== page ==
The era of the Lieving footnote was relatively short-lived. Nine years later, the Court issued its decision in Walker v. Doe, which “aim[ed] to extinguish any lingering doubts regarding the precedential value of [per curiam] opinions.” Id., 210 W. Va. at 493, 558 S.E.2d at 293. We held that “we strongly disagree” with the suggestion that anything beyond the syllabus in a per curiam opinion was merely obiter dicta, because adhering to that view “would be discarding many valuable cases in which the presence of unique facts has required this Court to determine whether settled legal precepts applied to those distinct factual scenarios.” Id., 201 W. Va. at 495, 558 S.E.2d at 295. Ultimately, Syllabus points 2, 3, and 4 of Walker summarized the precedential import of signed and per curiam opinions in a manner that cleared away the confusion created by the Lieving footnote:

2. This Court will use signed opinions when new points of law are announced and those points will be articulated through syllabus points as required by our state constitution.

3. Per curiam opinions have precedential value as an application of settled principles of law to facts necessarily differing from those at issue in signed opinions. The value of a per curiam opinion arises in part from the guidance such decisions can provide to the lower courts regarding the proper application of the syllabus points of law relied upon to reach decisions in those cases.

4. A per curiam opinion may be cited as support for a legal argument.

Walker v. Doe, 210 W. Va. 490, 558 S.E.2d 290.

3. Memorandum Decisions. In 2010, this Court finalized extensive amendments to the Rules of Appellate Procedure in order to provide that every properly perfected appeal would result in a written decision on the merits. This historic switch from appeals by permission to appeals by right greatly expanded the number of written decisions issued by the Court. In addition to the traditional signed opinions and per curiam opinions, the revised rules created a third method to dispose of cases on the merits: the memorandum decision. As explained in the comments to the revisions, “[m]emorandum decisions are abbreviated decisions on the merits that will not contain a syllabus and will not be published in the West Virginia Reports.” W. Va. Revised R.App. P. 21 cmt. at 56 (Dec. 1, 2010).4 Both by operation of Rule 21 and by evidence of the thousands of decisions issued since 2010, there is no question that memorandum decisions are pronouncements on the merits that fully comply with the constitutional requirements to address every point fairly arising upon the record and to state the reasons for a decision concisely in writing. It is equally clear that memorandum decisions occupy a lower station on the scale of precedent when compared to published opinions.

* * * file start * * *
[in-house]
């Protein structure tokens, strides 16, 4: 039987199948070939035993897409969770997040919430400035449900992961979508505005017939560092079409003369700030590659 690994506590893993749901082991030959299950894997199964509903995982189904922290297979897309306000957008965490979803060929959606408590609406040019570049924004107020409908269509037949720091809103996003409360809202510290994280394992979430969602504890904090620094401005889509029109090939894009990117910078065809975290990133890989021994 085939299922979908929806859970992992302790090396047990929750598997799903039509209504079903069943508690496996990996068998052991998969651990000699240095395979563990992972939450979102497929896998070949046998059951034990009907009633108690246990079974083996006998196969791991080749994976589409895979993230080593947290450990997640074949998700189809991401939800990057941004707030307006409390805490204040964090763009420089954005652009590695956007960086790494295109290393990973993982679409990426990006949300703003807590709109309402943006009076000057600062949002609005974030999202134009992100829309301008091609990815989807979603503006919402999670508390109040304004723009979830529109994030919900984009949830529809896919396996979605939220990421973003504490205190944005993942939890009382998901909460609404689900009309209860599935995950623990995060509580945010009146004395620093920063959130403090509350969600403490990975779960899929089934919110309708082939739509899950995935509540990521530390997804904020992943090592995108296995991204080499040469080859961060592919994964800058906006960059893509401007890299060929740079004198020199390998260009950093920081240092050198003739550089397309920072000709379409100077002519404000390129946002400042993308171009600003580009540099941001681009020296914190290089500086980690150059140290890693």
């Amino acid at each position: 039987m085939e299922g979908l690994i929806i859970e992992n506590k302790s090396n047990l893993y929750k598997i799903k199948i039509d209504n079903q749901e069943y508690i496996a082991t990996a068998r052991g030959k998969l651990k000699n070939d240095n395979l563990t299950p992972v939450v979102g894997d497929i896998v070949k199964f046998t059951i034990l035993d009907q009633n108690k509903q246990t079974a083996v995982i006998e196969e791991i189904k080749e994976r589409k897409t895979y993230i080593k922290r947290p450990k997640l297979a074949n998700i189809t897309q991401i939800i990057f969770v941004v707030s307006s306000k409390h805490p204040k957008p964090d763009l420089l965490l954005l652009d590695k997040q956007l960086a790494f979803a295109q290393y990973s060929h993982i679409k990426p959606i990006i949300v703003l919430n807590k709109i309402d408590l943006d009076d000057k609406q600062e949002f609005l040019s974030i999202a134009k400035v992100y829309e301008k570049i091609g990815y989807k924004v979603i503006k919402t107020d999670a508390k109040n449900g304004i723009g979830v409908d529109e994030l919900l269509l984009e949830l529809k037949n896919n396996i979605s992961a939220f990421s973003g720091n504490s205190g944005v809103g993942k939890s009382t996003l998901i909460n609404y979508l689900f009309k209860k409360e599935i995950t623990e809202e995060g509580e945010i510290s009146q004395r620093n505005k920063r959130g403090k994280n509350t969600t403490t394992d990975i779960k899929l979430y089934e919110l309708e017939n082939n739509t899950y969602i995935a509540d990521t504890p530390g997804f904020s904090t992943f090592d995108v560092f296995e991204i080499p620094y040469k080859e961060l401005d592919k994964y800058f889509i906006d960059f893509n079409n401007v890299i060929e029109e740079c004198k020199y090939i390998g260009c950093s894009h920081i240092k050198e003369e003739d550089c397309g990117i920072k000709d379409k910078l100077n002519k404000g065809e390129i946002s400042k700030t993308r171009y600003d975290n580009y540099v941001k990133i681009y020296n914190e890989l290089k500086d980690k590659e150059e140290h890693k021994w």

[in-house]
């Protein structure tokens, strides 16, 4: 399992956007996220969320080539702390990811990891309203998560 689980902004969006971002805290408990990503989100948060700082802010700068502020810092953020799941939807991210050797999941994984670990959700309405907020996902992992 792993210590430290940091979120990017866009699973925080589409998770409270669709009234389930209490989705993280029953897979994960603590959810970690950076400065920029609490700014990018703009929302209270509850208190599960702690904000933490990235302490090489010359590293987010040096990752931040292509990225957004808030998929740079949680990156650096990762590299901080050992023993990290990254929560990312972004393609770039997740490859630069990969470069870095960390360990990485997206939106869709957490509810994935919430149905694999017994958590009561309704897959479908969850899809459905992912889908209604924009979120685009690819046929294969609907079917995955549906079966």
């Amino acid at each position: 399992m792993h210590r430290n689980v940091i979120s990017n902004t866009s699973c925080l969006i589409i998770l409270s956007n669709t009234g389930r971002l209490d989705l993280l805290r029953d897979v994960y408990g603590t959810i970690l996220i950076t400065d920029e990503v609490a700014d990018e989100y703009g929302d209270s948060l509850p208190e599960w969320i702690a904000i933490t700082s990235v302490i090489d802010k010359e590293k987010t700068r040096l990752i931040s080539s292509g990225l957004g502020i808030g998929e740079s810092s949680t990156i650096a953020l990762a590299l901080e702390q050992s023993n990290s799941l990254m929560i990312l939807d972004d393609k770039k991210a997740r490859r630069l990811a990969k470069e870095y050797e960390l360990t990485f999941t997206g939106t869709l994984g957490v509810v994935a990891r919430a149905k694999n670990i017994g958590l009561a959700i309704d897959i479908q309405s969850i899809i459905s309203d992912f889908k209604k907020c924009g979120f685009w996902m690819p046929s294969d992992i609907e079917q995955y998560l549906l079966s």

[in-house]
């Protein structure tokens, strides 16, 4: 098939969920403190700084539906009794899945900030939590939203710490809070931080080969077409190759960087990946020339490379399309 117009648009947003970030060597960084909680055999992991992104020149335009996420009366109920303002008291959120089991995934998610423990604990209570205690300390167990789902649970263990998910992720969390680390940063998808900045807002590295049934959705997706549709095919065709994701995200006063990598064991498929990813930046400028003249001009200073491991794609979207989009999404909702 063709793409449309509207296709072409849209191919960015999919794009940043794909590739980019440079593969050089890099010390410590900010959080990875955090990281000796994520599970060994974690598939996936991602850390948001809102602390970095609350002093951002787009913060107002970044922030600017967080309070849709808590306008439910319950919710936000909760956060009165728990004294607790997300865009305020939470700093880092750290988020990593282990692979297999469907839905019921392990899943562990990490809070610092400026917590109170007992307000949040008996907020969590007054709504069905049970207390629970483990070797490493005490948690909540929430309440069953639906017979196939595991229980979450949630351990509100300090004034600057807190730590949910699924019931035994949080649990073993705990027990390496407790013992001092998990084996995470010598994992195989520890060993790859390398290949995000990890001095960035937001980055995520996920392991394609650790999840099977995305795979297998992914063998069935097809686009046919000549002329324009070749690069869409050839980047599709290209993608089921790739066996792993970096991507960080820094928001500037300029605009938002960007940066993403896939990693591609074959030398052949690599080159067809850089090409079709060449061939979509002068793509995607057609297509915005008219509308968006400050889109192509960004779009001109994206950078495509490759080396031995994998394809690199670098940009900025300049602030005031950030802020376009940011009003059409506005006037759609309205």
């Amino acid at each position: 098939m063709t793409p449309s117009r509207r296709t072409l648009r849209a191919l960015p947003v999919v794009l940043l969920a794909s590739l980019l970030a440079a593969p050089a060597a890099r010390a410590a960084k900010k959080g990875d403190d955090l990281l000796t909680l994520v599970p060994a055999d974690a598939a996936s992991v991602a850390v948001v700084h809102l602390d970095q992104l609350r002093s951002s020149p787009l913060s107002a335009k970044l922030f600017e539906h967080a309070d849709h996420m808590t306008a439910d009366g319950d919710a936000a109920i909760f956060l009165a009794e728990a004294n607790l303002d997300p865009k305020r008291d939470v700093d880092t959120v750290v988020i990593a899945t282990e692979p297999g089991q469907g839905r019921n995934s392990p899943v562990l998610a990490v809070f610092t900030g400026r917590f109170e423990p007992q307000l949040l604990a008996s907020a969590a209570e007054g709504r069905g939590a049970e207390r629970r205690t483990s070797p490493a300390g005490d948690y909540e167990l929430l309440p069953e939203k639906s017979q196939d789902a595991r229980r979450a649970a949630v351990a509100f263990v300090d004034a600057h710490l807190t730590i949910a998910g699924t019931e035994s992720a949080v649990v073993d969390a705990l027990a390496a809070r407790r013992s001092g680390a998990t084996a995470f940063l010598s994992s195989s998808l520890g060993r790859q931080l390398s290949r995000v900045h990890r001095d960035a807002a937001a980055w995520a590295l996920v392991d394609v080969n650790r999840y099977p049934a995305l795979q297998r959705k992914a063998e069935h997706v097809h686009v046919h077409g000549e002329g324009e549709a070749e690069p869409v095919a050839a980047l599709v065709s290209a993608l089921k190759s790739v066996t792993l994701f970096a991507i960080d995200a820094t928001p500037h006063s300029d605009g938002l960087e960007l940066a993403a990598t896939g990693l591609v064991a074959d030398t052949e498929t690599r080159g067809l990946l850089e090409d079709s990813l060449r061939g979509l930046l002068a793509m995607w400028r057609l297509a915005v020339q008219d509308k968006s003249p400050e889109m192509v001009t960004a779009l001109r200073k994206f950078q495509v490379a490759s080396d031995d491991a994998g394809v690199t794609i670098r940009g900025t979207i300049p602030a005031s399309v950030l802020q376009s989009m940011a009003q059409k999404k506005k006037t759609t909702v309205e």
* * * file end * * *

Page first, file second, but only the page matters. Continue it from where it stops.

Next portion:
Memorandum decisions are used to affirm the decision of a lower court in three circumstances: